It is obvious from the dialogue presented that Pilate did not want to make a decision. Pilate was well aware that Jesus was not guilty of lèse majesté; however, he was prepared to sacrifice this bothersome man if it would halt the bickering of the Jews. Pilate asked Jesus whether He claimed to be King of the Jews. Jesus responded by challenging Pilate to consider the evidence presented. Pilate’s rejoinder was caustic, pointing out that the leadership of the nation had delivered Jesus to be executed.

It was at this point that Jesus made a startling pronouncement. He laid claim to an unseen kingdom—a kingdom that did not originate from within the political world to which Pilate was wed. Moreover, He claimed that He had subjects who were prepared to fight within their own realm. When Pilate responded, we can almost hear the surprise in his voice. “So you are a king?” Jesus’ response makes it clear that He had a purpose in being born into this world. In fact, He claimed that His coming was for the express purpose of bearing witness to the truth. Listen to this powerful, comforting statement from the lips of the Master. “Everyone who is of the truth listens to My voice.” Catch the import of that statement. Those who are identified with the truth hear the Master’s voice and heeds what He says.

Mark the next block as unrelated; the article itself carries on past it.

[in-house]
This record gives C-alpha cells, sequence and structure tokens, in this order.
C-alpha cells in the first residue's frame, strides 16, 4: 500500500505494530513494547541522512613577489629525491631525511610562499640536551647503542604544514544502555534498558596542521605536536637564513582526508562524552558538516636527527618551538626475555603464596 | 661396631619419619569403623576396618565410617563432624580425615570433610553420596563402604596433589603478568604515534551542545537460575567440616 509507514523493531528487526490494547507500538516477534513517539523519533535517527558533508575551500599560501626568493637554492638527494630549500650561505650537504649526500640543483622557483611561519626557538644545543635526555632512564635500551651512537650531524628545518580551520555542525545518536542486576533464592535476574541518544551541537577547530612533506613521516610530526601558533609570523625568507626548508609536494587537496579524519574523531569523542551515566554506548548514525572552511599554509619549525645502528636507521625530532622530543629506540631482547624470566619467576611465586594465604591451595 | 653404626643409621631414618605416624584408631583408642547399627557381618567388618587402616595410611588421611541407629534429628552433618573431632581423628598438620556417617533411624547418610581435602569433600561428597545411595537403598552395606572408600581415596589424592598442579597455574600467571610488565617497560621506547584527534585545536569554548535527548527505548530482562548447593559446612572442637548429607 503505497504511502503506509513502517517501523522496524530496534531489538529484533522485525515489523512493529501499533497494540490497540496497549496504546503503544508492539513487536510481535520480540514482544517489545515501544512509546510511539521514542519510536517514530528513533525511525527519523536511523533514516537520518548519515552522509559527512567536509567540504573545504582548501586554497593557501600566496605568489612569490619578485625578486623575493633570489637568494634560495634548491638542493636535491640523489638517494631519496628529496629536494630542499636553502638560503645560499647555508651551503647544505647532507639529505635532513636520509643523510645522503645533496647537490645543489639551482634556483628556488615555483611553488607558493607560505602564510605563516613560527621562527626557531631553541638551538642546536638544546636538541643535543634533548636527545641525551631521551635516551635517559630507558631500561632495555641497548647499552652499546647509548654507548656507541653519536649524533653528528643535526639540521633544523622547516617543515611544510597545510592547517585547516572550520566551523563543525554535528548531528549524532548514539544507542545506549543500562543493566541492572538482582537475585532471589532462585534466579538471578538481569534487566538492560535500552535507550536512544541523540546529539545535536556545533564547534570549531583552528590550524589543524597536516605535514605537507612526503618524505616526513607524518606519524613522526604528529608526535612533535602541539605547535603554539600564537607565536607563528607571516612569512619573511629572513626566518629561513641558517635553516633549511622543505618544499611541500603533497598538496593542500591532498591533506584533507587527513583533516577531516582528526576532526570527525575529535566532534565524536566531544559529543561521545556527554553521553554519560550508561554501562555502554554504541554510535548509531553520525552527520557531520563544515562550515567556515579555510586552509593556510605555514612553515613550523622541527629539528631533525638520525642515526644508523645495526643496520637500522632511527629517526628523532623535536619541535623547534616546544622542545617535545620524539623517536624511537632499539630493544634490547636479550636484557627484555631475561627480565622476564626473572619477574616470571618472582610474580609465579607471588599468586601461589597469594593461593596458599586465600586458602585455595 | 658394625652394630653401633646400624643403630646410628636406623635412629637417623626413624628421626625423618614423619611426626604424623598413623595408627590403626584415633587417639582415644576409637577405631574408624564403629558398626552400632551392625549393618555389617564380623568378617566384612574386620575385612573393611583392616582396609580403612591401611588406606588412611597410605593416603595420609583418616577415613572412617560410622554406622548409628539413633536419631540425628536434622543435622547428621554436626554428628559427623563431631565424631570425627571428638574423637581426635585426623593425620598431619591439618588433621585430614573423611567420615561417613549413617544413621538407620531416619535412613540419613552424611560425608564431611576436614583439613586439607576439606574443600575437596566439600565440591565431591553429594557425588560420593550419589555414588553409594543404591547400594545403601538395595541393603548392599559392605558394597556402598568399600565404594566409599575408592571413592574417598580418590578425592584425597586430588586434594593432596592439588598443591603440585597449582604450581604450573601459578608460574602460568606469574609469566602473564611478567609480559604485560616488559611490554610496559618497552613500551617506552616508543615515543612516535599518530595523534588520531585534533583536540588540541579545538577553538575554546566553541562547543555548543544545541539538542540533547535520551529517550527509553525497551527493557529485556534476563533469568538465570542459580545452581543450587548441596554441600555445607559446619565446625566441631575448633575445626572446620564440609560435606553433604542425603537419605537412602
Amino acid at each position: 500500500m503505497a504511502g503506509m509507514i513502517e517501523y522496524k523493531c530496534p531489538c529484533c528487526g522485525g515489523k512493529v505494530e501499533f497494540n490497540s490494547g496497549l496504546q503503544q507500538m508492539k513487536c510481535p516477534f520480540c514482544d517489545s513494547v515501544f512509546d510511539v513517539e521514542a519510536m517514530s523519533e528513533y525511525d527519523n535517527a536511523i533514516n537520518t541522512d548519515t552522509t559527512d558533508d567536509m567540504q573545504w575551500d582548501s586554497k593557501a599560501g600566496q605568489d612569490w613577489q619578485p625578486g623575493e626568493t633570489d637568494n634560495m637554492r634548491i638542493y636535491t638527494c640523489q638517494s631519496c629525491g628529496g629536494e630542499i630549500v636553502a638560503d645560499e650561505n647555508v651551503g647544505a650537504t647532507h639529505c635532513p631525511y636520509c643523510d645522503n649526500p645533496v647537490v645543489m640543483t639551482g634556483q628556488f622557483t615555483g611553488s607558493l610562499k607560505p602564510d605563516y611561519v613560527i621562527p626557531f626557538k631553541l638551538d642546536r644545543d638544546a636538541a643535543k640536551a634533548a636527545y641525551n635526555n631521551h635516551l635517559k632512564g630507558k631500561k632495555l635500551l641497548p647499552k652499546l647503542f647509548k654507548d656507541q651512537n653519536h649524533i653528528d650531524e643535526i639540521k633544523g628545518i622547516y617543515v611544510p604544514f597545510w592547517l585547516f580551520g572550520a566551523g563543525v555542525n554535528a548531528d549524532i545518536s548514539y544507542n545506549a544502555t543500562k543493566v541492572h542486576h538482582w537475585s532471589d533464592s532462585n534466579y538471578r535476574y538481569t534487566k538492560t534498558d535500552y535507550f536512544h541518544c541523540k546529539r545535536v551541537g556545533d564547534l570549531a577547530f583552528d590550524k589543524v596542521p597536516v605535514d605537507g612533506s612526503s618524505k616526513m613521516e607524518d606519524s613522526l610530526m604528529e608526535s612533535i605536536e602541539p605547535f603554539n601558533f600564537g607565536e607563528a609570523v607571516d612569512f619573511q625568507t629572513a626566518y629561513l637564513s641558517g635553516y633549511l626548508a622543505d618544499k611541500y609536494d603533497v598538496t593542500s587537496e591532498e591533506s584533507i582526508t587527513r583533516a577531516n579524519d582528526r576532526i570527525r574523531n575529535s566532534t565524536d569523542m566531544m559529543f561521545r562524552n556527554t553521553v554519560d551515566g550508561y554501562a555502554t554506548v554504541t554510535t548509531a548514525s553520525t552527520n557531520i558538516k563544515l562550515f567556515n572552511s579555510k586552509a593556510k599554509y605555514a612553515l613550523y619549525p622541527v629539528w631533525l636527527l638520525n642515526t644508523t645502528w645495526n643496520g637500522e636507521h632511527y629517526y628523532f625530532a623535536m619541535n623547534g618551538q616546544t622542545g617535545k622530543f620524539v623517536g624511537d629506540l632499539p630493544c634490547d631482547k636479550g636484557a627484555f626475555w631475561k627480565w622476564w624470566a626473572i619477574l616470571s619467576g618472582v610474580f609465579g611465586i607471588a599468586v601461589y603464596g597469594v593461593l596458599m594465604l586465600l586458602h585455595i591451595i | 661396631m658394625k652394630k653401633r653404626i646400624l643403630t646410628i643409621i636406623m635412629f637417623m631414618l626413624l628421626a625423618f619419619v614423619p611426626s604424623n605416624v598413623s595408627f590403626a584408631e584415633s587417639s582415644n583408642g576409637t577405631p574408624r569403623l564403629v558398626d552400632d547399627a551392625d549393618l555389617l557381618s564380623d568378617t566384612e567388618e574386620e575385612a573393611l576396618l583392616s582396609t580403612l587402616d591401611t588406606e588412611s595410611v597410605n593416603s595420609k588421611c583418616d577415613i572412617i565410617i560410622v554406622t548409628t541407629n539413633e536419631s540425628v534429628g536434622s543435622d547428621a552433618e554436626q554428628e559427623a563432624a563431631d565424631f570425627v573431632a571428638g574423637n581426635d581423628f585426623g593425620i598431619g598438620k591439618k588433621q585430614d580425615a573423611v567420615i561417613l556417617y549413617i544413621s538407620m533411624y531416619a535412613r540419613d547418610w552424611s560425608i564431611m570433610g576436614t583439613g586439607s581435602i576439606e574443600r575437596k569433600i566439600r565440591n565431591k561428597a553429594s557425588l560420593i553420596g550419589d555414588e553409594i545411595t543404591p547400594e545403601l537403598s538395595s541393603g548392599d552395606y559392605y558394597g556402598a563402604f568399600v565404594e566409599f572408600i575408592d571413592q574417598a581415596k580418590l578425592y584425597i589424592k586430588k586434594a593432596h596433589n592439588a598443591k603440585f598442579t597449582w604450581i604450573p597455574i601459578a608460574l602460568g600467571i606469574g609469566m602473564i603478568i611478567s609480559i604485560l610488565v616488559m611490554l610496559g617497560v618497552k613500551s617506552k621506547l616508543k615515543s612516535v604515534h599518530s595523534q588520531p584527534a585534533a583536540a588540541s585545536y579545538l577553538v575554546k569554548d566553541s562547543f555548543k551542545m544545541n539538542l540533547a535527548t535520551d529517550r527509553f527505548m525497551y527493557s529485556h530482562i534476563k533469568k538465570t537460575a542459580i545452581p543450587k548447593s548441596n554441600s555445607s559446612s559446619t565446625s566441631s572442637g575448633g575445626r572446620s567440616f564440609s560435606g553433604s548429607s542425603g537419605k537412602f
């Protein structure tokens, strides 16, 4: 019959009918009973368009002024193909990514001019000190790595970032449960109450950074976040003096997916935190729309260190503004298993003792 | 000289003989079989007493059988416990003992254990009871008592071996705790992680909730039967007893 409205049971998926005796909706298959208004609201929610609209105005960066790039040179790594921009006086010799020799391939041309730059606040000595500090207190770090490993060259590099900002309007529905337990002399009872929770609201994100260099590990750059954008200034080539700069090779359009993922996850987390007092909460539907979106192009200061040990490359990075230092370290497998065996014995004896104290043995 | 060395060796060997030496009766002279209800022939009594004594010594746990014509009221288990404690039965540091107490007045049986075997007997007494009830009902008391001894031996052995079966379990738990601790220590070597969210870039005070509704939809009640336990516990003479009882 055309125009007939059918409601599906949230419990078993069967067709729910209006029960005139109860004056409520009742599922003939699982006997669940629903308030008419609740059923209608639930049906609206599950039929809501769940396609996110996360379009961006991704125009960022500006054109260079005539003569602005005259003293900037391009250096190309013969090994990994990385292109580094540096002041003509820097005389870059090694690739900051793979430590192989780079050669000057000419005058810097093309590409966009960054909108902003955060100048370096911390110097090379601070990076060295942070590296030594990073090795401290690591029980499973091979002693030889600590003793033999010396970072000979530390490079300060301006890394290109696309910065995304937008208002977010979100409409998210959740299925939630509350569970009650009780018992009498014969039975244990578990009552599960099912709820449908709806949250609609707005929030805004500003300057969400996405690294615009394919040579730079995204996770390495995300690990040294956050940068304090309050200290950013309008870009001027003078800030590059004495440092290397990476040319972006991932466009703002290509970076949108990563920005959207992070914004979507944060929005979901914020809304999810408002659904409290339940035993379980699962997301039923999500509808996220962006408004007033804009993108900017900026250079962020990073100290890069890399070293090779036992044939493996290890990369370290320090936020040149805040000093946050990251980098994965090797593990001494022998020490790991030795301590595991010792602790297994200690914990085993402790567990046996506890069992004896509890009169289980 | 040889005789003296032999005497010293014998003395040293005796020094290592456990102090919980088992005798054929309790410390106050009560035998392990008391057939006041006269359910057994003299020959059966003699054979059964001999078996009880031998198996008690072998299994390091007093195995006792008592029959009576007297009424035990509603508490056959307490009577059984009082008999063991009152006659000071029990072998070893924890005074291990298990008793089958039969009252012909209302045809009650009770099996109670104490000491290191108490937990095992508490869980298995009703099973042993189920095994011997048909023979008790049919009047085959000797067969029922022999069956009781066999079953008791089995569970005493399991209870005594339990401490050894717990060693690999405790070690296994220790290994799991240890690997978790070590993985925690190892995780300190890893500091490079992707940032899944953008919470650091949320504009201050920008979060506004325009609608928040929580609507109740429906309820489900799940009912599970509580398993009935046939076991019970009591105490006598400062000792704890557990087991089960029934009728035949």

It was at this point that Pilate muttered the words that will serve as the focus of our study today, “What is truth?” Having callously dismissed Jesus’ assertion, he now sought a way out of his dilemma. He did not want to execute an innocent man; but neither did he want to be compelled to put down a rebellion by the Jewish leaders. He thought he had come up with the ideal way to avoid all unpleasantness when he offered to release Barabbas.

Let me take an excursus to help prepare your view of this event by exploring who Barabbas might be. A number of ancient manuscripts and no less than Origen assert that the name of this man was Jesus Bar-Abba, or “Jesus Son of the father.” He is identified as a “notorious prisoner” [MATTHEW 27:16], a “robber” [JOHN 18:40], a “rebel” and a “murderer” guilty of “insurrection” [MARK 15:7; see also LUKE 23:19]. It would appear that he was a brigand, motivated by political considerations to lead a futile attempt to throw off Roman rule.